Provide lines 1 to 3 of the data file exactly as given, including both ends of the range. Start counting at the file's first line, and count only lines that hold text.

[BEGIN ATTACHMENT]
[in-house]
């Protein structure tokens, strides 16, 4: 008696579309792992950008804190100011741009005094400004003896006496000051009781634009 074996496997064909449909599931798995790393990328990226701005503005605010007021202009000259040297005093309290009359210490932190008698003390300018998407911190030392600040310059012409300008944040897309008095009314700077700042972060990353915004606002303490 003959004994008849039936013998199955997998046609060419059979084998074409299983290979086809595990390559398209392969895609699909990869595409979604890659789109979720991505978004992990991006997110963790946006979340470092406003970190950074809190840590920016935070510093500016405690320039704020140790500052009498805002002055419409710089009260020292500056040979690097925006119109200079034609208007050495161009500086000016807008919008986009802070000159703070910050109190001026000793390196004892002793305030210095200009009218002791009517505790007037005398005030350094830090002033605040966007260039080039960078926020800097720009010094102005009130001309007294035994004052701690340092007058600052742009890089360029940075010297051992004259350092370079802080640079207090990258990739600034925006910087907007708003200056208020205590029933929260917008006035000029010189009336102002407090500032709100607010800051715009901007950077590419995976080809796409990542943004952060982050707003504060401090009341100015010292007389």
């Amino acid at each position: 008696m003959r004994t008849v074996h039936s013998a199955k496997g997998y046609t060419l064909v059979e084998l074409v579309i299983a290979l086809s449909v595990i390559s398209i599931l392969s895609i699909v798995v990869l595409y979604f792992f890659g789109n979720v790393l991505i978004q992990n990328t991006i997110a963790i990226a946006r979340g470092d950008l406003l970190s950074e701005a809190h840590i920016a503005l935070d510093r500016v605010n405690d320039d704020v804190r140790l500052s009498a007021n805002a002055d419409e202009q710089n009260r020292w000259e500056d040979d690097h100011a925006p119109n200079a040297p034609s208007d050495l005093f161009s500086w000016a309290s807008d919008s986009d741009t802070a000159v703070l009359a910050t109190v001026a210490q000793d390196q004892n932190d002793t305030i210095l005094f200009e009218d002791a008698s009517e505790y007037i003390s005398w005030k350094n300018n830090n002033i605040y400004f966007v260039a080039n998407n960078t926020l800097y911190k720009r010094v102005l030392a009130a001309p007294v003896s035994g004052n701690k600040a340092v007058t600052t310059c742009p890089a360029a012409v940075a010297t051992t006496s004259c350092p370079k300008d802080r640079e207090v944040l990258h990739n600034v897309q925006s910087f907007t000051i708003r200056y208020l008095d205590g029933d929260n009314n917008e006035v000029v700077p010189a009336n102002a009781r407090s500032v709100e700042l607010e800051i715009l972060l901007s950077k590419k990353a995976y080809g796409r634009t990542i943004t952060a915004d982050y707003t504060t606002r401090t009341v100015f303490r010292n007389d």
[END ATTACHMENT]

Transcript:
[in-house]
């Protein structure tokens, strides 16, 4: 008696579309792992950008804190100011741009005094400004003896006496000051009781634009 074996496997064909449909599931798995790393990328990226701005503005605010007021202009000259040297005093309290009359210490932190008698003390300018998407911190030392600040310059012409300008944040897309008095009314700077700042972060990353915004606002303490 003959004994008849039936013998199955997998046609060419059979084998074409299983290979086809595990390559398209392969895609699909990869595409979604890659789109979720991505978004992990991006997110963790946006979340470092406003970190950074809190840590920016935070510093500016405690320039704020140790500052009498805002002055419409710089009260020292500056040979690097925006119109200079034609208007050495161009500086000016807008919008986009802070000159703070910050109190001026000793390196004892002793305030210095200009009218002791009517505790007037005398005030350094830090002033605040966007260039080039960078926020800097720009010094102005009130001309007294035994004052701690340092007058600052742009890089360029940075010297051992004259350092370079802080640079207090990258990739600034925006910087907007708003200056208020205590029933929260917008006035000029010189009336102002407090500032709100607010800051715009901007950077590419995976080809796409990542943004952060982050707003504060401090009341100015010292007389």
């Amino acid at each position: 008696m003959r004994t008849v074996h039936s013998a199955k496997g997998y046609t060419l064909v059979e084998l074409v579309i299983a290979l086809s449909v595990i390559s398209i599931l392969s895609i699909v798995v990869l595409y979604f792992f890659g789109n979720v790393l991505i978004q992990n990328t991006i997110a963790i990226a946006r979340g470092d950008l406003l970190s950074e701005a809190h840590i920016a503005l935070d510093r500016v605010n405690d320039d704020v804190r140790l500052s009498a007021n805002a002055d419409e202009q710089n009260r020292w000259e500056d040979d690097h100011a925006p119109n200079a040297p034609s208007d050495l005093f161009s500086w000016a309290s807008d919008s986009d741009t802070a000159v703070l009359a910050t109190v001026a210490q000793d390196q004892n932190d002793t305030i210095l005094f200009e009218d002791a008698s009517e505790y007037i003390s005398w005030k350094n300018n830090n002033i605040y400004f966007v260039a080039n998407n960078t926020l800097y911190k720009r010094v102005l030392a009130a001309p007294v003896s035994g004052n701690k600040a340092v007058t600052t310059c742009p890089a360029a012409v940075a010297t051992t006496s004259c350092p370079k300008d802080r640079e207090v944040l990258h990739n600034v897309q925006s910087f907007t000051i708003r200056y208020l008095d205590g029933d929260n009314n917008e006035v000029v700077p010189a009336n102002a009781r407090s500032v709100e700042l607010e800051i715009l972060l901007s950077k590419k990353a995976y080809g796409r634009t990542i943004t952060a915004d982050y707003t504060t606002r401090t009341v100015f303490r010292n007389d």